Geo-statistical indicated that Ordinary Kriging used and all variogram were in isotropic form. In Bhopal domain, Gaussian model best fitted for of SOCD, TOCD, and TCD but spherical model for SICD. In Jabalpur domain, exponential domain best fitted for TCD and TOCD but for SICD, spherical model and for SOCD, Gaussian model is best fitted. In Vidisha domain, exponential model best fitted for all. In Hoshangabad domain, exponential model is best fitted for SOCD and TOCD and Gaussian and J-Bessel model best fitted for TCD and SIC, respectively. The nugget/ sill (N/S) ratio was <25% which exhibit strong SD only for SICD in Bhopal domain. The N/S ratio was found to be >25% but <75% which showed moderate SD, for SOCD, TOCD and TC, TOCD, SICD and TCD; SOCD, TOCD, SICD and TCD and SOCD, TOCD, SICD and TCD in Bhopal, Jabalpur, Vidisha and Hoshangabad domain, respectively. The correlation range (m) for SOCD, TOCD, SICD and TCD are 5448.413, 4809.535, 360.522, and 5113.050; 7201.044, 6601.044, 611.651, and 8438.711; 5734.559, 7334.398, 1323.773, and 7881.289 and 5418.684, 5433.206, 8887.656, and 1836.274 in Bhopal, Jabalpur, Vidisha and Hoshangabad domain, respectively. The carbon density was found in order of Jabalpur> Hoshangabad >Vidisha > Bhopal.

Open Access Review Article

Sustainable Issues and Crop Diversification of the Rice-Wheat Cropping System for Higher Productivity and Resource Use Efficiency: A Review

Kuldeep Singh, Sachin Dhanda, Kartik Sharma, Dheeraj Panghaal

International Journal of Plant & Soil Science, Page 9-21
DOI: 10.9734/ijpss/2021/v33i630439

The rice-wheat cropping system (RWCS) played a significant role in national food security. This system is having a huge potential to feed the increasing population of India. But with continuous adoption of the rice-wheat system, different issues and challenges have emerged and resulted in the decline or stagnated the productivity of this system. In these conditions’ diversification of the RWCS can be a viable option for higher productivity, profitability and efficient and sustainable use of available natural resources. This review mainly highlighted the major issues associated with the rice-wheat cropping system in India along with the alternate cropping system for crop diversification by substitution various crops viz. legume, maize, oilseed, fodder, vegetables and cash crop to tackle them. The comparison of various cropping system in term their crop productivity, economics analysis, water and nutrient productivity, and maintaining soil health.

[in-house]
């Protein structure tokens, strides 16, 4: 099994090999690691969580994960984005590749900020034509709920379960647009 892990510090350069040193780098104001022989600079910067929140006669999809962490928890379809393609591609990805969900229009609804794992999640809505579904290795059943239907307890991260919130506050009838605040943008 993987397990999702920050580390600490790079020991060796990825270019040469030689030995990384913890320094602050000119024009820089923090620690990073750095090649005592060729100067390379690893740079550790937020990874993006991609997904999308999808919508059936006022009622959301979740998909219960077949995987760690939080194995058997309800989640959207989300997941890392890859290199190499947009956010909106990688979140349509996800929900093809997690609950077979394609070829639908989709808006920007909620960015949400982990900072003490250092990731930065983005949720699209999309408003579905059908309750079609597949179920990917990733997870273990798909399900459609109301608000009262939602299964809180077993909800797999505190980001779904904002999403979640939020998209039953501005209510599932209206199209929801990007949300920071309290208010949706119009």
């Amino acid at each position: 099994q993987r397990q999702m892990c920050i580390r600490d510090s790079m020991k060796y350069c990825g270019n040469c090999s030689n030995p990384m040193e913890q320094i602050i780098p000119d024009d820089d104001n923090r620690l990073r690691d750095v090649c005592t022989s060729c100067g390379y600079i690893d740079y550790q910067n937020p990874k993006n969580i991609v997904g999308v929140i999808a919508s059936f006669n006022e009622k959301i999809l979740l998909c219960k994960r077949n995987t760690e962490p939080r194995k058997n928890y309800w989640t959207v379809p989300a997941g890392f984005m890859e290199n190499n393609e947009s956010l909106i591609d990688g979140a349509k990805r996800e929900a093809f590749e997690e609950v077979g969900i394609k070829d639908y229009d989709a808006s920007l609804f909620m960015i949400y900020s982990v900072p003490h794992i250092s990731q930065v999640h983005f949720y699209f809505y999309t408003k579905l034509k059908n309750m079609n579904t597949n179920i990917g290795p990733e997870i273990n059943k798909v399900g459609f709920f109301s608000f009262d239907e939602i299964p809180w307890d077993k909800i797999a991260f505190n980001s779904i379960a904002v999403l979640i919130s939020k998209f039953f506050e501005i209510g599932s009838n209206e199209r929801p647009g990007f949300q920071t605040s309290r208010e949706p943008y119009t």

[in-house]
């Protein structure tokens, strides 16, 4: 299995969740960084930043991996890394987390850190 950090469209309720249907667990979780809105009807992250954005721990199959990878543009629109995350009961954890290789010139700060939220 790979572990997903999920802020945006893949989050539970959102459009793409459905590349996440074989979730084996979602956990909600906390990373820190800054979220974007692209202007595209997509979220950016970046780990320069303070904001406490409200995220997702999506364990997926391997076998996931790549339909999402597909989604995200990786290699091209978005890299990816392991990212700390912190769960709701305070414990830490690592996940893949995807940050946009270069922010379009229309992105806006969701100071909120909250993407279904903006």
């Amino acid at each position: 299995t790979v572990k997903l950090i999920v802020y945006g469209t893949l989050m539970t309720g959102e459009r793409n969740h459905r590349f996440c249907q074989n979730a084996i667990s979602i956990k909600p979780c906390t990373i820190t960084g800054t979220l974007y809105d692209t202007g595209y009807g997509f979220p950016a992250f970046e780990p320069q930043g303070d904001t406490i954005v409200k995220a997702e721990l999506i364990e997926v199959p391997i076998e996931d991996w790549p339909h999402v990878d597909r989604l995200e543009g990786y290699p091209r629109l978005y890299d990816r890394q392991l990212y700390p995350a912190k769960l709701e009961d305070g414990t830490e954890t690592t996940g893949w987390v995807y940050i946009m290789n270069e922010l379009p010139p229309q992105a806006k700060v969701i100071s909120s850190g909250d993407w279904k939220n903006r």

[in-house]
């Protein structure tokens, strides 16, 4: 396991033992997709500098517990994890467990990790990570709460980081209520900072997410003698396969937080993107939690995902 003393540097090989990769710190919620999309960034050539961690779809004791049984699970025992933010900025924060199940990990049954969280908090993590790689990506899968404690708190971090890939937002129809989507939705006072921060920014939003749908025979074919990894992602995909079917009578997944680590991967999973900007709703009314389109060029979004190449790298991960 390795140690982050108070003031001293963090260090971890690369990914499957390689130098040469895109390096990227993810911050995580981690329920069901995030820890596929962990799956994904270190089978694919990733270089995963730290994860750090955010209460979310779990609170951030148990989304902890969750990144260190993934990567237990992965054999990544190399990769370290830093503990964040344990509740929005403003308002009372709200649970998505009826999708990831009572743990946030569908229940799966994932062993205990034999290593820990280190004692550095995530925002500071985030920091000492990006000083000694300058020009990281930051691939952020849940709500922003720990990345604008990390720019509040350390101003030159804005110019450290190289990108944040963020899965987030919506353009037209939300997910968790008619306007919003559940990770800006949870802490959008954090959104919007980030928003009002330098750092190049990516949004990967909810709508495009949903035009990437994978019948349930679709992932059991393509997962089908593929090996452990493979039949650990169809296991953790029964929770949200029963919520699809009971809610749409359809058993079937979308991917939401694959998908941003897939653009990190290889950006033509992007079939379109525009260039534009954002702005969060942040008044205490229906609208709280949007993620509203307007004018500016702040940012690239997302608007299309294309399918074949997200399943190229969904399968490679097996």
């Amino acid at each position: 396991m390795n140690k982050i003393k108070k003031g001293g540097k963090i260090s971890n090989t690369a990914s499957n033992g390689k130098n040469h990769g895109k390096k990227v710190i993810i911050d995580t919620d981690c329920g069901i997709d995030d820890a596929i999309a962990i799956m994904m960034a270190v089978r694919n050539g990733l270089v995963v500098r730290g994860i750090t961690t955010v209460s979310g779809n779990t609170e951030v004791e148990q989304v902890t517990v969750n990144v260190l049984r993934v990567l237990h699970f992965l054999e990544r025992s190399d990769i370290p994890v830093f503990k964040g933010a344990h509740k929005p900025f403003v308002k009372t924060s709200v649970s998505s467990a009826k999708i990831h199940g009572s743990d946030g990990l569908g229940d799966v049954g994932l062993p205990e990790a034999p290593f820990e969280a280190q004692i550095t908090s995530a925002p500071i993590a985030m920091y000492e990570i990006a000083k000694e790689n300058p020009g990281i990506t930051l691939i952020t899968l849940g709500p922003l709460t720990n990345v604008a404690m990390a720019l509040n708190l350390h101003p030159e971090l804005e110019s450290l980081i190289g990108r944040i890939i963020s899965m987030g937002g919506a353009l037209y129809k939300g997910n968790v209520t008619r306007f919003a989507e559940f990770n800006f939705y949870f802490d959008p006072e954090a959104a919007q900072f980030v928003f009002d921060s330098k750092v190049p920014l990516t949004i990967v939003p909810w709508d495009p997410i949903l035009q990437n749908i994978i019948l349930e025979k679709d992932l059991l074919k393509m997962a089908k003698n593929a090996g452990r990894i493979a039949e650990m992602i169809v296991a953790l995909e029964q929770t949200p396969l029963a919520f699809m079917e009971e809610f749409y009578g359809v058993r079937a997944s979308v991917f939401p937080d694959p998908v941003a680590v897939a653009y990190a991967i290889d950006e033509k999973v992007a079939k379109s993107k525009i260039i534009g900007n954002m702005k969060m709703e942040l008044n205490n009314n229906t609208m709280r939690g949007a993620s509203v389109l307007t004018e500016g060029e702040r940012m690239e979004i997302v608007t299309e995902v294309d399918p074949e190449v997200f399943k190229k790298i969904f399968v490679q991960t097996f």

Open Access Review Article

A Review on Response of Neem Seed and Leaf Extract on Crop Protection and Production

Sudhanshu Verma, . Pooja, Shani Kumar Singh, Swati Swayamprabha Pradhan, Abhishek Singh

International Journal of Plant & Soil Science, Page 22-27
DOI: 10.9734/ijpss/2021/v33i630440

Neem products including conventional preparations and formulations have been used widely for improving the growth, yield, and management of insect pests attacking especially on field crops. Phytochemicals are extracted from distinguish parts of the neem plant vary significantly due to abiotic and biotic factors from collection of the raw material to extract preparation and product formulation. Content of highly active ingredient, insect species and growth stage, type of formulation, and combined of products with another control method. In this manuscript, the direct and indirect actions of neem extract on growth, yield, and insect pests are delineated and realistic implications for future strategies are discussed.